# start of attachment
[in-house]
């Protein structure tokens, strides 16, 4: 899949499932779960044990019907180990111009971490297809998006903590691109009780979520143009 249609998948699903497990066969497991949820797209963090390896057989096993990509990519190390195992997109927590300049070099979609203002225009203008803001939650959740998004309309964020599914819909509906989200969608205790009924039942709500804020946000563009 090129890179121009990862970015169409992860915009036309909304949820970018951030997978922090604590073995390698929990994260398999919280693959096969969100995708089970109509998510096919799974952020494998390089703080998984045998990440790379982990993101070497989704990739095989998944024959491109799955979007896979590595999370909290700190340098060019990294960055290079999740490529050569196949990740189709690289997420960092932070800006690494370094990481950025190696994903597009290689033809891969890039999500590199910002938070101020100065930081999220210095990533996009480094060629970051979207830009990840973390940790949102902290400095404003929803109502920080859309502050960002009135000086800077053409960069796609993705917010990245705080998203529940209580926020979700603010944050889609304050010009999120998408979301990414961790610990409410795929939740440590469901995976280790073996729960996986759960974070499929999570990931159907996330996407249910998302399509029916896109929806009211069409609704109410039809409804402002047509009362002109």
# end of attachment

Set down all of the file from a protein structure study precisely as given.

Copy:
[in-house]
């Protein structure tokens, strides 16, 4: 899949499932779960044990019907180990111009971490297809998006903590691109009780979520143009 249609998948699903497990066969497991949820797209963090390896057989096993990509990519190390195992997109927590300049070099979609203002225009203008803001939650959740998004309309964020599914819909509906989200969608205790009924039942709500804020946000563009 090129890179121009990862970015169409992860915009036309909304949820970018951030997978922090604590073995390698929990994260398999919280693959096969969100995708089970109509998510096919799974952020494998390089703080998984045998990440790379982990993101070497989704990739095989998944024959491109799955979007896979590595999370909290700190340098060019990294960055290079999740490529050569196949990740189709690289997420960092932070800006690494370094990481950025190696994903597009290689033809891969890039999500590199910002938070101020100065930081999220210095990533996009480094060629970051979207830009990840973390940790949102902290400095404003929803109502920080859309502050960002009135000086800077053409960069796609993705917010990245705080998203529940209580926020979700603010944050889609304050010009999120998408979301990414961790610990409410795929939740440590469901995976280790073996729960996986759960974070499929999570990931159907996330996407249910998302399509029916896109929806009211069409609704109410039809409804402002047509009362002109």